Dems on county board to hold meeting on budget

Dems on county board to hold meeting on budget

CHAMPAIGN — The Democratic Party majority on the Champaign County Board will host a public meeting Wednesday to discuss county budget options.

The county's fiscal year starts Dec. 1 and the budgeting process began this week with presentations on requests from various county departments. A final budget plan is expected to be adopted in November. The next county budget will be a 13-month plan for the period Dec. 1, 2013 to Dec. 31, 2014.

The community budgeting town hall meeting is scheduled for 7 p.m. Wednesday at the Champaign City Council chambers, according to Champaign Democrat Michael Richards, chairman of the 12-member Democratic caucus.

"We want to give the caucus and the general public a chance to weigh in with what they want to see in the budget as we start this process. It can be broad or it can narrow items that they think are important. We just want to offer a chance to do feedback," said Richards. "I was struck with the 'Big. Small. All.' process (a public prioritizing of countywide needs in 2005). Some of the things that came from the general public were things that were not on the radar of local officials at all, I believe that one of the biggest needs was expanding forest preserves."

Although the meeting Wednesday is being led by Democrats, it is open to everyone, including Republican county board members.

"We're not setting a budget there, but it's to better inform county board members about what is important to the community," Richards said. "It's not necessarily going to happen in tight budget times, but we want to give the community a chance to say everything broadly from, we need to ensure roads in the county are well paved to we need to be spending more money on criminal justice system programs to, for all we know, maybe there's some specific program or item out there that is really popular. Or people may show up and say that we think you're spending too much money on this item or that item and it shouldn't be a priority."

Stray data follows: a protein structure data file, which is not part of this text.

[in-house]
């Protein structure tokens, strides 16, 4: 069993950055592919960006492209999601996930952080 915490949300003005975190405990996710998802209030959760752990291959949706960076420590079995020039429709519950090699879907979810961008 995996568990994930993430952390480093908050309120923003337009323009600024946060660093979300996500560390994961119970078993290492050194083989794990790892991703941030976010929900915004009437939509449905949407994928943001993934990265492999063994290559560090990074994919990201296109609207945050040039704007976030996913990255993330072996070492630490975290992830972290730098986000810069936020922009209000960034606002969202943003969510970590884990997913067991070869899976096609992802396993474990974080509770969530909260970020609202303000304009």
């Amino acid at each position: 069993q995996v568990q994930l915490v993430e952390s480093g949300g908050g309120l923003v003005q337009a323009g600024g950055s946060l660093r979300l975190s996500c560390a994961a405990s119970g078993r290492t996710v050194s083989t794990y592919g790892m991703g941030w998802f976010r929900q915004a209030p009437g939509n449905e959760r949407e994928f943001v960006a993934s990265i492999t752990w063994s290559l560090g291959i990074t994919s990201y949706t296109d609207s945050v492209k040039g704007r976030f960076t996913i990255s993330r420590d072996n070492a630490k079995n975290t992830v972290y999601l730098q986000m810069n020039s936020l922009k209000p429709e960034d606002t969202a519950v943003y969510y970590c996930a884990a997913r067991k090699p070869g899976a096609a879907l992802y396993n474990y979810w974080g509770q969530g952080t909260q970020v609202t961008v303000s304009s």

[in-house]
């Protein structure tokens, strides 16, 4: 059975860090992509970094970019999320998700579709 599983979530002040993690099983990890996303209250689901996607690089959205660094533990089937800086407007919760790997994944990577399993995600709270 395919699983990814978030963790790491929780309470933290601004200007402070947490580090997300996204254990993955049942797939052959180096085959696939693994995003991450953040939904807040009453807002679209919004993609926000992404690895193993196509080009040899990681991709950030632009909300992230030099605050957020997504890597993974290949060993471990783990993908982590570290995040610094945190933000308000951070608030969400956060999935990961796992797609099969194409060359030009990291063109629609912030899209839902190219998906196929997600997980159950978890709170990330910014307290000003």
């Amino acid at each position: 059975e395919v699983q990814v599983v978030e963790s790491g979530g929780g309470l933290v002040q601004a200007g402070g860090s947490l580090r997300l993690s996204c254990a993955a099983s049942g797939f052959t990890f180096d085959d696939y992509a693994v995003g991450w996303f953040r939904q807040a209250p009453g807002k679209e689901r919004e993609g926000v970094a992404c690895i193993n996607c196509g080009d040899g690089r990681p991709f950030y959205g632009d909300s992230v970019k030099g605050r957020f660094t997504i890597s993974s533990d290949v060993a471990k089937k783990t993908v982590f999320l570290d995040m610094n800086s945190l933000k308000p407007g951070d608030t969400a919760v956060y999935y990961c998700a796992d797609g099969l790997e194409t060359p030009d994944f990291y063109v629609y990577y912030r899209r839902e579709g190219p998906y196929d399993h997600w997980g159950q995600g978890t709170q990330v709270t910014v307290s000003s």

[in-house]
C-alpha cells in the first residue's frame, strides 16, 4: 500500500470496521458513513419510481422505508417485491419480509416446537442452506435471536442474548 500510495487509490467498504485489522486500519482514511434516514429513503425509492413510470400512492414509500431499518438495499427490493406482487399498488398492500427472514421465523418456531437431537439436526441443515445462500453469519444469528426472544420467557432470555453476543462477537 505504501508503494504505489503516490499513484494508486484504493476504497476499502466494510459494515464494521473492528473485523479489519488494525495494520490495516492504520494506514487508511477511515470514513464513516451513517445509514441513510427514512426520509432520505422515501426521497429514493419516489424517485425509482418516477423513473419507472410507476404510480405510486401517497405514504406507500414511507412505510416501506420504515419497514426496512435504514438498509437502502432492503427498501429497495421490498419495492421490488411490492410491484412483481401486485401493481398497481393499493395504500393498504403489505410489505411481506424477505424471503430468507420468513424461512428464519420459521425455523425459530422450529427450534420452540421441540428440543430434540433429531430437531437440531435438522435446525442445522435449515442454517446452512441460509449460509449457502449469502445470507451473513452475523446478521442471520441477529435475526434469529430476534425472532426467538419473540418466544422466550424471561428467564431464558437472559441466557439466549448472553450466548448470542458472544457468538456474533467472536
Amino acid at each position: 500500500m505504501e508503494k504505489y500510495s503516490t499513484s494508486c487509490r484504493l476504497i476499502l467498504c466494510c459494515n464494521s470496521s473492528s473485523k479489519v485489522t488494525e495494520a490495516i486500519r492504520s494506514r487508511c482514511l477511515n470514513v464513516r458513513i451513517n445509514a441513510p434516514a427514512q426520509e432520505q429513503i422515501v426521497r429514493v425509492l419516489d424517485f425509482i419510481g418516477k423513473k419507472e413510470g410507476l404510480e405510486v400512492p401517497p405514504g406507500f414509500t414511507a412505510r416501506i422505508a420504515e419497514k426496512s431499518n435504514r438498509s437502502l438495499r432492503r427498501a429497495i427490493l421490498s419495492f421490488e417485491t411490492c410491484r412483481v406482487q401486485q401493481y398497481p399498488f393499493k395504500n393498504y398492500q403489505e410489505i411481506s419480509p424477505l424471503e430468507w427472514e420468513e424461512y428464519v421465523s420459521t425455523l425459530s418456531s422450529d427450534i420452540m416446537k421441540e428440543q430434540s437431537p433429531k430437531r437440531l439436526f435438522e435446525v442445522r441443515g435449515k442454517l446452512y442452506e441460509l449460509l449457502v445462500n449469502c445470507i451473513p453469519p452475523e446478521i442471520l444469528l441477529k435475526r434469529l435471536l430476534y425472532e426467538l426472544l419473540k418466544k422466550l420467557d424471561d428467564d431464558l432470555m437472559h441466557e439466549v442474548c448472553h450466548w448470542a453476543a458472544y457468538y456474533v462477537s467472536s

Richards said he believes the county will see approximately 2 percent revenue growth next year, but "most of that will be instantly eaten up by employee health care" costs.

"We've got to prioritize and I think we can make better decisions with public input on that," Richards said.

Sections (2):News, Local

Comment viewing options

Select your preferred way to display the comments and click "Save settings" to activate your changes.
OwlCreekObserver wrote on August 31, 2013 at 1:08 pm

Obviously a democrat publicity stunt.  If the council truly wants to solicit public opinion, why would democrat members of the council hold their own town hall?  Cynical politics at its worst.

pattsi wrote on September 01, 2013 at 8:09 am

To counter the comment that this is a democrat publicity stunt. Here is the email message that I sent to my CB colleagues upon my return from attending the national American Planning Association conference mid April 2013. My point is that this is not a stunt, but the beginning of a means to engage the public in budgetary processes whether the county, the cities, the villages, etc. It is your tax dollars that will be discussed..

"Hi everyone, I just returned from attending the national American Planning Association conference. One of the session that I choose to attend had to do with participatory budgeting. This is a budget method being used in NYC, a number of the wards in Chicago, and Lincoln, NE--at least those are the people who did the presentations. The purpose of this method is to engage the public in deciding how their tax dollars are spent. According to the presentations, there are a number of interesting results of this approach:
1. Many times the public is more willing to spend on "X" than the professionals thought would be the case.
2. Increased public participation in the process.
3. By engaging the public in the process, even if the public did not get a project funded or not to the extent desired there was much great understanding why this was the case and much more acceptance.

As I listened to all of this information, I am thinking that this might be a useful way to engage the public in deciding how the amount of monies for mental health and public safety get distributed.

If you have an interest in this idea, I have the information how NYC does the process and an example of the ballot used in Chicago ward 49, Joe Monroe is the alderman. If you made the request, I would be glad to lone it to the county to scan so it can be distributed to each of you electronically.


Doing some searching on the internet has provided a number of resources for the participatory budgeting concept:

New York City
(This is the report that I have in hand.)

Chicago  Ward 49  Joe Monroe    Rachel Weber, UIC, Great Cities Institute, is working with him to research the process

Unlike NYC, I can not find a copy of the ballot on the internet. I do have a paper copy of the 2011 ballot.

Lincoln, NE   Mayor Chris Beutler    and Alan Tomkins Director U. of Nebraska Public Policy Center,%20et%20al.pdf


If you are interested in more information about this concept that was started in Brazil, here are some academic papers.




chambana visionary wrote on August 31, 2013 at 4:08 pm

How much will the county Dems be willing to budget to keep drunk drivers like Richards off our county roads?